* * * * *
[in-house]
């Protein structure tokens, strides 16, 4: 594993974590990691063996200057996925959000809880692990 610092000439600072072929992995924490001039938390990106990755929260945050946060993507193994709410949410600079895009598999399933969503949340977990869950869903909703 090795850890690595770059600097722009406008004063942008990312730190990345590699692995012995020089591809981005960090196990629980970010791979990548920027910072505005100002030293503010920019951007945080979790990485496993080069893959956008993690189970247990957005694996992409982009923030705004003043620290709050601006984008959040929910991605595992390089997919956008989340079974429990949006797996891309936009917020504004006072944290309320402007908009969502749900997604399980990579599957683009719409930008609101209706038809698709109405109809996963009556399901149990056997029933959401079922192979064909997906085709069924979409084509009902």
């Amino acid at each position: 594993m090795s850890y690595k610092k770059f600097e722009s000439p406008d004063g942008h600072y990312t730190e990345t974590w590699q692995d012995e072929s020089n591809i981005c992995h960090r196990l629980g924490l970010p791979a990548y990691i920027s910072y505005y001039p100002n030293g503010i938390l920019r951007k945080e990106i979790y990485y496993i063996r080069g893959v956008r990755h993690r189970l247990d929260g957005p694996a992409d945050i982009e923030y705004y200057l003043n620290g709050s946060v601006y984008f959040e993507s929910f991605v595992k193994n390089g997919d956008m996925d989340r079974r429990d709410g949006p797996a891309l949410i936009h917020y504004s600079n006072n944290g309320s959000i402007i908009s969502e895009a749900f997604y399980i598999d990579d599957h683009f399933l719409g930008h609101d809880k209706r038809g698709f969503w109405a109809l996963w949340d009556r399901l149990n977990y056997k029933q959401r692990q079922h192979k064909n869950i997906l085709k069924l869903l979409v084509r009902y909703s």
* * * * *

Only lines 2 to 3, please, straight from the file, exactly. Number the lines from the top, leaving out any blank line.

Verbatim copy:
């Protein structure tokens, strides 16, 4: 594993974590990691063996200057996925959000809880692990 610092000439600072072929992995924490001039938390990106990755929260945050946060993507193994709410949410600079895009598999399933969503949340977990869950869903909703 090795850890690595770059600097722009406008004063942008990312730190990345590699692995012995020089591809981005960090196990629980970010791979990548920027910072505005100002030293503010920019951007945080979790990485496993080069893959956008993690189970247990957005694996992409982009923030705004003043620290709050601006984008959040929910991605595992390089997919956008989340079974429990949006797996891309936009917020504004006072944290309320402007908009969502749900997604399980990579599957683009719409930008609101209706038809698709109405109809996963009556399901149990056997029933959401079922192979064909997906085709069924979409084509009902």
């Amino acid at each position: 594993m090795s850890y690595k610092k770059f600097e722009s000439p406008d004063g942008h600072y990312t730190e990345t974590w590699q692995d012995e072929s020089n591809i981005c992995h960090r196990l629980g924490l970010p791979a990548y990691i920027s910072y505005y001039p100002n030293g503010i938390l920019r951007k945080e990106i979790y990485y496993i063996r080069g893959v956008r990755h993690r189970l247990d929260g957005p694996a992409d945050i982009e923030y705004y200057l003043n620290g709050s946060v601006y984008f959040e993507s929910f991605v595992k193994n390089g997919d956008m996925d989340r079974r429990d709410g949006p797996a891309l949410i936009h917020y504004s600079n006072n944290g309320s959000i402007i908009s969502e895009a749900f997604y399980i598999d990579d599957h683009f399933l719409g930008h609101d809880k209706r038809g698709f969503w109405a109809l996963w949340d009556r399901l149990n977990y056997k029933q959401r692990q079922h192979k064909n869950i997906l085709k069924l869903l979409v084509r009902y909703s």